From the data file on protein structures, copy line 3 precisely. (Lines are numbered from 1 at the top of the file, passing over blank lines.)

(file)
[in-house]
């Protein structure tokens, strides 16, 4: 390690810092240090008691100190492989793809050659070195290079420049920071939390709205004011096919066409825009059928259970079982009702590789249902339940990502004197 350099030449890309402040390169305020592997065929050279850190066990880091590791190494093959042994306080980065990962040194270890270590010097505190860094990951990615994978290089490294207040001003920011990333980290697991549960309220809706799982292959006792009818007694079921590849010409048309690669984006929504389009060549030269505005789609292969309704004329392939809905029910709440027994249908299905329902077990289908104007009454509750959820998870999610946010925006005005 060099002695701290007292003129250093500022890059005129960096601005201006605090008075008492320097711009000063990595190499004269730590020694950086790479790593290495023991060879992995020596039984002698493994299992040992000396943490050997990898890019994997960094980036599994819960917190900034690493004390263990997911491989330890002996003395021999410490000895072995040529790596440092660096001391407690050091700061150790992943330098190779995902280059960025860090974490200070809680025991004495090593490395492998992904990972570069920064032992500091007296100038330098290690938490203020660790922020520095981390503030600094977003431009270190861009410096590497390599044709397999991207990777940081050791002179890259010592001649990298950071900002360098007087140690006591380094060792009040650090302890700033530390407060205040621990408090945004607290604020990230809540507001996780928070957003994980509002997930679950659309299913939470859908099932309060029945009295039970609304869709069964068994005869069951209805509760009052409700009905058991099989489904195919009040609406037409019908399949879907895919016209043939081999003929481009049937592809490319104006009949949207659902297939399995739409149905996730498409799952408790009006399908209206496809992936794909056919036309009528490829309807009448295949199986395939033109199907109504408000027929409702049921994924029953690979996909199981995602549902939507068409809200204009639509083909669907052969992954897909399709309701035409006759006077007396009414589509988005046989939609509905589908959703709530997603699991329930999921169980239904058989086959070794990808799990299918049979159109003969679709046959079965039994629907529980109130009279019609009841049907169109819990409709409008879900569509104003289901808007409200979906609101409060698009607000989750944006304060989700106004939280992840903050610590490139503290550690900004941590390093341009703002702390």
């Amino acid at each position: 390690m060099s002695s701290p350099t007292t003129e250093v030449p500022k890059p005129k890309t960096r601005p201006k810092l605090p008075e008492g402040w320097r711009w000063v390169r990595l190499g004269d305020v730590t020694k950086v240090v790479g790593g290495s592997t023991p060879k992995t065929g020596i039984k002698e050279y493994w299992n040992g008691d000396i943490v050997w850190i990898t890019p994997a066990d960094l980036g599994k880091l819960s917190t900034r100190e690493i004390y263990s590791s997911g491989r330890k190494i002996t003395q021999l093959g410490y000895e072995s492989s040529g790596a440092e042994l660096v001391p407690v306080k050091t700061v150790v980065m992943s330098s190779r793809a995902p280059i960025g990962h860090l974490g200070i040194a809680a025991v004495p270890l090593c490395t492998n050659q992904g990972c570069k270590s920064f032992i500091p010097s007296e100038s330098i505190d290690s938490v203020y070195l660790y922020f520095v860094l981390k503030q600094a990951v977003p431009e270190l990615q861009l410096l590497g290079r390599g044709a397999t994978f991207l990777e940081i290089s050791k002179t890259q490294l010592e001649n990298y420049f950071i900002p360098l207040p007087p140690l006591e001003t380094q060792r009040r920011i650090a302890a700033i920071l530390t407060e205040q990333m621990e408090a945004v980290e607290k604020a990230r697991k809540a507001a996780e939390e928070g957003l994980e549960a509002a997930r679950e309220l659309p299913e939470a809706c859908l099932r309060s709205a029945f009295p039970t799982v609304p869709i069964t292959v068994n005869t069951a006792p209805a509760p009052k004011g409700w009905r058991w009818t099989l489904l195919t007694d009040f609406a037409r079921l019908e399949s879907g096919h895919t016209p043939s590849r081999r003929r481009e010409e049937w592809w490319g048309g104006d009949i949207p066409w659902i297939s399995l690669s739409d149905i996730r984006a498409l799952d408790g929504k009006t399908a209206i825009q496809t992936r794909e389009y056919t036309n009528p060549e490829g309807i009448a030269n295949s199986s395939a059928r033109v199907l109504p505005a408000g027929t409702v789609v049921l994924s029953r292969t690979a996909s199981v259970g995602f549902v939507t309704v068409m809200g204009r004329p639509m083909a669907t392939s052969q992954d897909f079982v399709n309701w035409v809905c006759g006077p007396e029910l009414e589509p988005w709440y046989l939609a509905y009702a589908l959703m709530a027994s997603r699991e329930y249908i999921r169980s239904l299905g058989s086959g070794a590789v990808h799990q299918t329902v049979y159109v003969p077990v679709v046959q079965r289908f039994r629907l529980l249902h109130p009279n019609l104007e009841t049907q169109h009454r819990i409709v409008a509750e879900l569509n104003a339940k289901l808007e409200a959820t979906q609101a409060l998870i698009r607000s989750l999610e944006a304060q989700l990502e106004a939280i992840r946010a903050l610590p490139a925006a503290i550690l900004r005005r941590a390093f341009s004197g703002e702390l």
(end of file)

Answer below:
């Amino acid at each position: 390690m060099s002695s701290p350099t007292t003129e250093v030449p500022k890059p005129k890309t960096r601005p201006k810092l605090p008075e008492g402040w320097r711009w000063v390169r990595l190499g004269d305020v730590t020694k950086v240090v790479g790593g290495s592997t023991p060879k992995t065929g020596i039984k002698e050279y493994w299992n040992g008691d000396i943490v050997w850190i990898t890019p994997a066990d960094l980036g599994k880091l819960s917190t900034r100190e690493i004390y263990s590791s997911g491989r330890k190494i002996t003395q021999l093959g410490y000895e072995s492989s040529g790596a440092e042994l660096v001391p407690v306080k050091t700061v150790v980065m992943s330098s190779r793809a995902p280059i960025g990962h860090l974490g200070i040194a809680a025991v004495p270890l090593c490395t492998n050659q992904g990972c570069k270590s920064f032992i500091p010097s007296e100038s330098i505190d290690s938490v203020y070195l660790y922020f520095v860094l981390k503030q600094a990951v977003p431009e270190l990615q861009l410096l590497g290079r390599g044709a397999t994978f991207l990777e940081i290089s050791k002179t890259q490294l010592e001649n990298y420049f950071i900002p360098l207040p007087p140690l006591e001003t380094q060792r009040r920011i650090a302890a700033i920071l530390t407060e205040q990333m621990e408090a945004v980290e607290k604020a990230r697991k809540a507001a996780e939390e928070g957003l994980e549960a509002a997930r679950e309220l659309p299913e939470a809706c859908l099932r309060s709205a029945f009295p039970t799982v609304p869709i069964t292959v068994n005869t069951a006792p209805a509760p009052k004011g409700w009905r058991w009818t099989l489904l195919t007694d009040f609406a037409r079921l019908e399949s879907g096919h895919t016209p043939s590849r081999r003929r481009e010409e049937w592809w490319g048309g104006d009949i949207p066409w659902i297939s399995l690669s739409d149905i996730r984006a498409l799952d408790g929504k009006t399908a209206i825009q496809t992936r794909e389009y056919t036309n009528p060549e490829g309807i009448a030269n295949s199986s395939a059928r033109v199907l109504p505005a408000g027929t409702v789609v049921l994924s029953r292969t690979a996909s199981v259970g995602f549902v939507t309704v068409m809200g204009r004329p639509m083909a669907t392939s052969q992954d897909f079982v399709n309701w035409v809905c006759g006077p007396e029910l009414e589509p988005w709440y046989l939609a509905y009702a589908l959703m709530a027994s997603r699991e329930y249908i999921r169980s239904l299905g058989s086959g070794a590789v990808h799990q299918t329902v049979y159109v003969p077990v679709v046959q079965r289908f039994r629907l529980l249902h109130p009279n019609l104007e009841t049907q169109h009454r819990i409709v409008a509750e879900l569509n104003a339940k289901l808007e409200a959820t979906q609101a409060l998870i698009r607000s989750l999610e944006a304060q989700l990502e106004a939280i992840r946010a903050l610590p490139a925006a503290i550690l900004r005005r941590a390093f341009s004197g703002e702390l």